Open IT: Govt to rewrite source code in Linux
TIMES NEWS NETWORK [ WEDNESDAY, OCTOBER 09, 2002 01:29:29 AM]
NEW DELHI: If the Chinese have IT, get it. The Indian government seems to
be taking a leaf out of China's operating system, and is planning a
countrywide drive to promote the open source operating system, Linux, as
the 'platform of choice' instead of 'proprietary' solutions.
For proprietory, read Microsoft, which controls over 90% of the desktop
The Department of Information Technology has already devised a strategy to
introduce Linux and open source software as a de-facto standard in academic
institutions, especially in engineering colleges through course work that
encourages use of such systems.
Research establishments would be advised to use and develop
re-distributable toolboxes just as Central government departments and state
governments would be asked to use Linux-based offerings.
DIT is in talks with leading industry players like IBM and HCL to get a
feel of their work in the area and invite proposals for joint projects. "As
a first step we are persuading all government institutions to offer courses
on Linux and programming for Linux environment. We would also set up Linux
Resource Centres in academic institutes (with co-funding from government
and industry)," said a senior government official.
Though India has made a name for itself selling solutions, software as a
product is expensive within the country. And the cost will bite once India
starts implementing IPR protection in earnest, as it has committed itself
While redistribution of proprietary software is restricted through a
licence agreement, the licensing terms for Linux grants the right to obtain
and redistribute copies. Many analysts believe that China's growing
dominance in the IT space is fuelled by its low cost open source bias.
The Chinese government has consistently promoted its local software based
on Linux, both for cost reasons, and reportedly for 'security' concerns as
The source code for proprietory software is not revealed, and this, it is
believed, has not found favour with the Chinese, especially in defence and
security related applications.
Microsoft, in what many observers and reports say is an attempt to soften
the Chinese government's stand, recently committed to investing $750m in
China in three years to help set up a software college and put its money
into Chinese education.
In comparison, Microsoft has announced investments worth only $75m over a
three-year time frame in India. Howver, the Chinese company Redflag
Software, which was set up by the Chinese Academy of Sciences, the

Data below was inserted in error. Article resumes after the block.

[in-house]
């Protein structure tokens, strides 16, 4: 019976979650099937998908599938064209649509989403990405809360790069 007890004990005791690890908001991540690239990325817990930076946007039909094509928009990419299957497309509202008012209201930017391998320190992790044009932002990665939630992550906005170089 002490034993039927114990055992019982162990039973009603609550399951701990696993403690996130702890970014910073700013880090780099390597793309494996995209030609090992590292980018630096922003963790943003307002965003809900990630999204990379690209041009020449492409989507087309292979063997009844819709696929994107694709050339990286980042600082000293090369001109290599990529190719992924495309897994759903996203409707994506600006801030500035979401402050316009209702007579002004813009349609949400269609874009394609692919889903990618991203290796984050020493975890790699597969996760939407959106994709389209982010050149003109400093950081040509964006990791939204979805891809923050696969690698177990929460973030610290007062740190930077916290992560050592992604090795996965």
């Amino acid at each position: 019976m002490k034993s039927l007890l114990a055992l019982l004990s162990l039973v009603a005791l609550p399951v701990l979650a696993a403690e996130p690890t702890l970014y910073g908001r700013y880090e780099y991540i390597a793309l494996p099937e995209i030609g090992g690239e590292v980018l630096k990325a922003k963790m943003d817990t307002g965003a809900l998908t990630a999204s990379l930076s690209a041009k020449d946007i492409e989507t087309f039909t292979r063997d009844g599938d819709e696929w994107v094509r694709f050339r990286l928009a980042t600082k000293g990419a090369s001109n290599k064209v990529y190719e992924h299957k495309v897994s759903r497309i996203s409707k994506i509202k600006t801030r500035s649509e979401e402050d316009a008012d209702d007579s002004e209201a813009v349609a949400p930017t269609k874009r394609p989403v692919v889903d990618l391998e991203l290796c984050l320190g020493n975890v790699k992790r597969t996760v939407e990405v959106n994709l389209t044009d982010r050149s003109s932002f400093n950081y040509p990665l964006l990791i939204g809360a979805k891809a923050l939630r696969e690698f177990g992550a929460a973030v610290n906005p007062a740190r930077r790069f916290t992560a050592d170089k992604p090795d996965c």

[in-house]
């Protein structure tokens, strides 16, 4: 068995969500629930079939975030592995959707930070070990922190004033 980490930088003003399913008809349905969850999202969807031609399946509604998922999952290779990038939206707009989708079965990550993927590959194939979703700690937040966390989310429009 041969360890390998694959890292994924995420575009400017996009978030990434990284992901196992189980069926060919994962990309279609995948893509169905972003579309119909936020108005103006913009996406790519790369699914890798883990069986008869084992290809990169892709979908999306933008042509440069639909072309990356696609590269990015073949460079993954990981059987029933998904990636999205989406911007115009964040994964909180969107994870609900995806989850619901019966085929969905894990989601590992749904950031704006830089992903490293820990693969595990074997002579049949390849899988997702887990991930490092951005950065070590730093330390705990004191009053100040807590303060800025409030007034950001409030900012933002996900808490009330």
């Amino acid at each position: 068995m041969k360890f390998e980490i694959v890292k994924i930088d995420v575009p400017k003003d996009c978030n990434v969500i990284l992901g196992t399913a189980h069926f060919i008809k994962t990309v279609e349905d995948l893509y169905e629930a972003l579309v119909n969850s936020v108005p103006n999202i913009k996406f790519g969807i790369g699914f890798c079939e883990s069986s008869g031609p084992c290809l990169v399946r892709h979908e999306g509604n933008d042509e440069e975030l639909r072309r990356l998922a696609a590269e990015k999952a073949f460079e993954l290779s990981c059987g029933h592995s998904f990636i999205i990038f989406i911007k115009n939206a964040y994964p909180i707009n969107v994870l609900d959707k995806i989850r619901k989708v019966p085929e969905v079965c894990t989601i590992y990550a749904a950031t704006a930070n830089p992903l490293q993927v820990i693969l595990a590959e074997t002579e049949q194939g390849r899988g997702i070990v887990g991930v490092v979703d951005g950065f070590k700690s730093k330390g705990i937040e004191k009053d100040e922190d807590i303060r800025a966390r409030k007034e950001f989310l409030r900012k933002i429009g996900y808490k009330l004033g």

country's most prestigious research institute, has often come out with
low-cost software based on Linux, in direct competition to Windows-based
The Indian government's plan, however, is not driven by security concerns,
but by the far more simple arithmetic of costing. To put it simply, India
being a developing country needs low cost solutions.
Unlike the Microsoft-developed Windows operating system, Linux code is free
and downloadable from the internet. With the addition of special
applications, it can be personalized to meet specific needs.
An industry-government-user-developer conference on the subject would be
organised to throw up ideas for specific initiatives including funding,
reliable sources told ET.
The only issue here is support and services, which Indian government
sources feel is not likely to be an issue in a country known for its
software support and service skills.
Like China, the government is also eyeing the increasingly lucrative global
support and services market for the Linux environment may prove lucrative.
While proprietary support agreements govern only the systems purchased
(with licences), for free software support is independent of the number of
"With applications in security being a focus area, inputs have been sought
from the Defence on their experience with Linux. Indian-language based
solutions, e-governance, embedded and high performance cluster solutions
are other areas. But firstly we want to concretise the position on IPR
issues in the use of Linux," the source said.
DIT is planning a three-tier mechanism, with itself as the first, industry,
user groups and state governments as the second and a national apex
committee headed either by a government representative, an industry expert
or an academician to oversee manpower and skill development, applications
development and deployment and public policy support, said sources.
According to IDC's figures for '00, Microsoft still controlled 94% of the
desktop software market and while Linux is expected to overtake the number
two - Apple Mac OS - by '03, it would still control less than 4% of the
In server software, it fares a little better and is expected to control
around 30% of the market by '03, according to IDC. Linux, which has
established itself in the server space, is an open reliable OS that runs on
virtually any platform and was developd by Finnish technologist Linus
After developing the initial source code, Linus made it available on the
Internet for use, feedback and further development.